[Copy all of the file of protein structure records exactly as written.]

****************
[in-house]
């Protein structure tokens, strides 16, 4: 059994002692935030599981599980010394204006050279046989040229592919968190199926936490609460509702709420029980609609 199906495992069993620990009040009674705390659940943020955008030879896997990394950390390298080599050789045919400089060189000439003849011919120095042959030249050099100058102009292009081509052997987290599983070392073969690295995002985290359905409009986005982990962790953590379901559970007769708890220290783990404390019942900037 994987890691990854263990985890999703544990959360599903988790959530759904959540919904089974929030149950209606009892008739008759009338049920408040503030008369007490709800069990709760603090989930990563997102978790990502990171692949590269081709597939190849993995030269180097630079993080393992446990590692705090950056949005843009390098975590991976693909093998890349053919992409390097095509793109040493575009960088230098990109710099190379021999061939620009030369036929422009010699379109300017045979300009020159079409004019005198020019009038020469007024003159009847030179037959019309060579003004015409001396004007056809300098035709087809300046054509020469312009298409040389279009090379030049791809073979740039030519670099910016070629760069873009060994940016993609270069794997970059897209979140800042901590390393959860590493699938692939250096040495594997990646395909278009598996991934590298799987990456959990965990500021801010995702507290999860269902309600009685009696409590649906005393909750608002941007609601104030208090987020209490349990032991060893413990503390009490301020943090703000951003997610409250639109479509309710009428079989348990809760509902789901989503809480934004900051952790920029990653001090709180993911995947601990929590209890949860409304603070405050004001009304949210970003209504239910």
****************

[in-house]
């Protein structure tokens, strides 16, 4: 059994002692935030599981599980010394204006050279046989040229592919968190199926936490609460509702709420029980609609 199906495992069993620990009040009674705390659940943020955008030879896997990394950390390298080599050789045919400089060189000439003849011919120095042959030249050099100058102009292009081509052997987290599983070392073969690295995002985290359905409009986005982990962790953590379901559970007769708890220290783990404390019942900037 994987890691990854263990985890999703544990959360599903988790959530759904959540919904089974929030149950209606009892008739008759009338049920408040503030008369007490709800069990709760603090989930990563997102978790990502990171692949590269081709597939190849993995030269180097630079993080393992446990590692705090950056949005843009390098975590991976693909093998890349053919992409390097095509793109040493575009960088230098990109710099190379021999061939620009030369036929422009010699379109300017045979300009020159079409004019005198020019009038020469007024003159009847030179037959019309060579003004015409001396004007056809300098035709087809300046054509020469312009298409040389279009090379030049791809073979740039030519670099910016070629760069873009060994940016993609270069794997970059897209979140800042901590390393959860590493699938692939250096040495594997990646395909278009598996991934590298799987990456959990965990500021801010995702507290999860269902309600009685009696409590649906005393909750608002941007609601104030208090987020209490349990032991060893413990503390009490301020943090703000951003997610409250639109479509309710009428079989348990809760509902789901989503809480934004900051952790920029990653001090709180993911995947601990929590209890949860409304603070405050004001009304949210970003209504239910």